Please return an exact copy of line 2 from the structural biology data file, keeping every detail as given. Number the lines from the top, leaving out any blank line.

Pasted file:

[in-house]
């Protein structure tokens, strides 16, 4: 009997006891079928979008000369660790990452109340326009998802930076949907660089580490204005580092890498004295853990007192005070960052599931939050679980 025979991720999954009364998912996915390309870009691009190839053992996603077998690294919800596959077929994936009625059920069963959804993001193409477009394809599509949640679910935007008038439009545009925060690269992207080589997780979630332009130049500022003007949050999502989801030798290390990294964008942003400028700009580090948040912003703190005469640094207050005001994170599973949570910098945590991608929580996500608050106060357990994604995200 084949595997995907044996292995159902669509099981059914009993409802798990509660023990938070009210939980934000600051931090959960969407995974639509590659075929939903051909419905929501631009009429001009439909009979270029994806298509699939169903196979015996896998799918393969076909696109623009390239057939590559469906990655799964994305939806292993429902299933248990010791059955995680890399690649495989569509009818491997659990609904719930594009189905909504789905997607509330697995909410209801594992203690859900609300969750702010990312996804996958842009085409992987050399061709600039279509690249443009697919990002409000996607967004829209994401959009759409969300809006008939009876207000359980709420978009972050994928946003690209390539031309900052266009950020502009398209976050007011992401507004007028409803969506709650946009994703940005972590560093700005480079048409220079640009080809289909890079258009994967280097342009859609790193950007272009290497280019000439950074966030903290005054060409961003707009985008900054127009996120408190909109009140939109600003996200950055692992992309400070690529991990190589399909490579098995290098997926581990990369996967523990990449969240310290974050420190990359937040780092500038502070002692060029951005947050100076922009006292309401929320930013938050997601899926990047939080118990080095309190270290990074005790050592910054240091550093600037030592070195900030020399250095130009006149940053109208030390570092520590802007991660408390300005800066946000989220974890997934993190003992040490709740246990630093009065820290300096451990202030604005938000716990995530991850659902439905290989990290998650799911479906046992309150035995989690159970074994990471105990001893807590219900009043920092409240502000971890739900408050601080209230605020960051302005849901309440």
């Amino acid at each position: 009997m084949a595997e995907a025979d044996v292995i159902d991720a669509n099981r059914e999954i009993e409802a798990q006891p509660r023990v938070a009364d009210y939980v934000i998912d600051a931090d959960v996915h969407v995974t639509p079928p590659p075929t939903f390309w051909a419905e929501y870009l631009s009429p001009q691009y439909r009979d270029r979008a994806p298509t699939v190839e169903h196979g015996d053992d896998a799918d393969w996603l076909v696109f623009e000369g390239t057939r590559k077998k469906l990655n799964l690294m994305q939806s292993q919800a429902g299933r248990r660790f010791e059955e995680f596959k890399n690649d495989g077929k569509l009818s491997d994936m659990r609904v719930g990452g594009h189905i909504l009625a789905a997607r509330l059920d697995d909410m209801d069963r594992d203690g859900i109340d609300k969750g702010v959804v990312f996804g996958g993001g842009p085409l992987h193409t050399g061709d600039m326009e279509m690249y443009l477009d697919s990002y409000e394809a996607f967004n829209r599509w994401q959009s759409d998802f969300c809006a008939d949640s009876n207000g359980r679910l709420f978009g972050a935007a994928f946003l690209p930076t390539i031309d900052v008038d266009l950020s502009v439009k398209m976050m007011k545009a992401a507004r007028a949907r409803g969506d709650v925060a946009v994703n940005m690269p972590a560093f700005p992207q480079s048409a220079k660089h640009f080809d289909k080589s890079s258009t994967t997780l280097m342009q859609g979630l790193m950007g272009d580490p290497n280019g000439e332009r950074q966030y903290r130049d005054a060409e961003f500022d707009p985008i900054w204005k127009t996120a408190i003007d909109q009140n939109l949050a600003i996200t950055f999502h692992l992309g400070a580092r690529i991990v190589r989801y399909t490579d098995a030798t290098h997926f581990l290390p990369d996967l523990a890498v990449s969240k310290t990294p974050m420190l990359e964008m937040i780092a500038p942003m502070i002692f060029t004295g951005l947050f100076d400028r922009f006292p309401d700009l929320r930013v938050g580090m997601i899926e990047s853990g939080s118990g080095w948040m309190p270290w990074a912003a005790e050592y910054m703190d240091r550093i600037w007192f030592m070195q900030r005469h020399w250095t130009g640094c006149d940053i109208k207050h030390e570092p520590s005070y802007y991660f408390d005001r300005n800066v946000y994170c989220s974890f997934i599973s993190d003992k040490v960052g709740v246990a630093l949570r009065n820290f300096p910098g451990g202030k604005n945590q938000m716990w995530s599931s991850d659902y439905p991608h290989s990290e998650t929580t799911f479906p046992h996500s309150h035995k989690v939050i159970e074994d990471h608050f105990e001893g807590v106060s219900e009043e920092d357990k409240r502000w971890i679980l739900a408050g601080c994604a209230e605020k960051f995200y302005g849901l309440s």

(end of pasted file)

């Protein structure tokens, strides 16, 4: 009997006891079928979008000369660790990452109340326009998802930076949907660089580490204005580092890498004295853990007192005070960052599931939050679980 025979991720999954009364998912996915390309870009691009190839053992996603077998690294919800596959077929994936009625059920069963959804993001193409477009394809599509949640679910935007008038439009545009925060690269992207080589997780979630332009130049500022003007949050999502989801030798290390990294964008942003400028700009580090948040912003703190005469640094207050005001994170599973949570910098945590991608929580996500608050106060357990994604995200 084949595997995907044996292995159902669509099981059914009993409802798990509660023990938070009210939980934000600051931090959960969407995974639509590659075929939903051909419905929501631009009429001009439909009979270029994806298509699939169903196979015996896998799918393969076909696109623009390239057939590559469906990655799964994305939806292993429902299933248990010791059955995680890399690649495989569509009818491997659990609904719930594009189905909504789905997607509330697995909410209801594992203690859900609300969750702010990312996804996958842009085409992987050399061709600039279509690249443009697919990002409000996607967004829209994401959009759409969300809006008939009876207000359980709420978009972050994928946003690209390539031309900052266009950020502009398209976050007011992401507004007028409803969506709650946009994703940005972590560093700005480079048409220079640009080809289909890079258009994967280097342009859609790193950007272009290497280019000439950074966030903290005054060409961003707009985008900054127009996120408190909109009140939109600003996200950055692992992309400070690529991990190589399909490579098995290098997926581990990369996967523990990449969240310290974050420190990359937040780092500038502070002692060029951005947050100076922009006292309401929320930013938050997601899926990047939080118990080095309190270290990074005790050592910054240091550093600037030592070195900030020399250095130009006149940053109208030390570092520590802007991660408390300005800066946000989220974890997934993190003992040490709740246990630093009065820290300096451990202030604005938000716990995530991850659902439905290989990290998650799911479906046992309150035995989690159970074994990471105990001893807590219900009043920092409240502000971890739900408050601080209230605020960051302005849901309440």